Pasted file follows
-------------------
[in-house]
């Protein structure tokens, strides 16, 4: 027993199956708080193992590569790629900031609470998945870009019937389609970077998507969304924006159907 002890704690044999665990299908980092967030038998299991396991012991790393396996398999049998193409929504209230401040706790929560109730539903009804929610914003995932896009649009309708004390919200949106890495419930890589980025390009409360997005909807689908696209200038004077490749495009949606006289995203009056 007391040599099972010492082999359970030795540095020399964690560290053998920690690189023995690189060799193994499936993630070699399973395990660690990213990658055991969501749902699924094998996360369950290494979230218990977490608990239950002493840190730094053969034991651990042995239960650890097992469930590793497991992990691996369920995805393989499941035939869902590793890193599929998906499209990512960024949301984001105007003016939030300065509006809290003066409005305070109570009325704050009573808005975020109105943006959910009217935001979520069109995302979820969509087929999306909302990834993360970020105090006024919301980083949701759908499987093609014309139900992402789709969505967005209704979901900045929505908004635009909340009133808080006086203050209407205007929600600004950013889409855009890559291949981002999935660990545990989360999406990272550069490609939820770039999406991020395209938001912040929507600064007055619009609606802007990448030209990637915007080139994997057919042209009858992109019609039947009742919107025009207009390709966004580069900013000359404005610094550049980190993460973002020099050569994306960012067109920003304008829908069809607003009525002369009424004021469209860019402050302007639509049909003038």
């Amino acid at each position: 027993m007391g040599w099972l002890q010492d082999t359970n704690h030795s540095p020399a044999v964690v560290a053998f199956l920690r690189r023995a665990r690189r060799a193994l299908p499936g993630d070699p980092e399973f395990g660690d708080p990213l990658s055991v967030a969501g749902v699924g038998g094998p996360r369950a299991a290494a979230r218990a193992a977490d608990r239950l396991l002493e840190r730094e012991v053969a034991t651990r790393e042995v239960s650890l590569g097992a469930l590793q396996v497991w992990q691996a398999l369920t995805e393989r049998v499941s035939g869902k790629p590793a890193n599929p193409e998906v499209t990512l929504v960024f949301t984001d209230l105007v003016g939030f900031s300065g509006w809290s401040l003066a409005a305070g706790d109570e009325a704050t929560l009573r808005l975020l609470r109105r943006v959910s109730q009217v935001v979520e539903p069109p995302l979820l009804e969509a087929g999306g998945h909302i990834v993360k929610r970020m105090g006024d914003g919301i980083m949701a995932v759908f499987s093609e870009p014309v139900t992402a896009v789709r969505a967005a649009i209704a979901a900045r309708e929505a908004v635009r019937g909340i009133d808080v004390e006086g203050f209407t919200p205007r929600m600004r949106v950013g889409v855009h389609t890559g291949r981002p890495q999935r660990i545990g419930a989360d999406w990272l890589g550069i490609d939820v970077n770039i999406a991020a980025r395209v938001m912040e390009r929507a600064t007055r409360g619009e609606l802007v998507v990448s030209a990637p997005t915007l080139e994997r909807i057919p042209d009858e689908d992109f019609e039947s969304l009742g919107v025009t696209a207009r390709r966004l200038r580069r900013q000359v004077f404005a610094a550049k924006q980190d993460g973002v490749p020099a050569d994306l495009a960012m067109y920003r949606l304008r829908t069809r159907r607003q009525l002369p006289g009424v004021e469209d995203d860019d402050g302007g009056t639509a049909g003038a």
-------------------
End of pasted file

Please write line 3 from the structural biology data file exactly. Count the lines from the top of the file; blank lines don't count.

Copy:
């Amino acid at each position: 027993m007391g040599w099972l002890q010492d082999t359970n704690h030795s540095p020399a044999v964690v560290a053998f199956l920690r690189r023995a665990r690189r060799a193994l299908p499936g993630d070699p980092e399973f395990g660690d708080p990213l990658s055991v967030a969501g749902v699924g038998g094998p996360r369950a299991a290494a979230r218990a193992a977490d608990r239950l396991l002493e840190r730094e012991v053969a034991t651990r790393e042995v239960s650890l590569g097992a469930l590793q396996v497991w992990q691996a398999l369920t995805e393989r049998v499941s035939g869902k790629p590793a890193n599929p193409e998906v499209t990512l929504v960024f949301t984001d209230l105007v003016g939030f900031s300065g509006w809290s401040l003066a409005a305070g706790d109570e009325a704050t929560l009573r808005l975020l609470r109105r943006v959910s109730q009217v935001v979520e539903p069109p995302l979820l009804e969509a087929g999306g998945h909302i990834v993360k929610r970020m105090g006024d914003g919301i980083m949701a995932v759908f499987s093609e870009p014309v139900t992402a896009v789709r969505a967005a649009i209704a979901a900045r309708e929505a908004v635009r019937g909340i009133d808080v004390e006086g203050f209407t919200p205007r929600m600004r949106v950013g889409v855009h389609t890559g291949r981002p890495q999935r660990i545990g419930a989360d999406w990272l890589g550069i490609d939820v970077n770039i999406a991020a980025r395209v938001m912040e390009r929507a600064t007055r409360g619009e609606l802007v998507v990448s030209a990637p997005t915007l080139e994997r909807i057919p042209d009858e689908d992109f019609e039947s969304l009742g919107v025009t696209a207009r390709r966004l200038r580069r900013q000359v004077f404005a610094a550049k924006q980190d993460g973002v490749p020099a050569d994306l495009a960012m067109y920003r949606l304008r829908t069809r159907r607003q009525l002369p006289g009424v004021e469209d995203d860019d402050g302007g009056t639509a049909g003038a």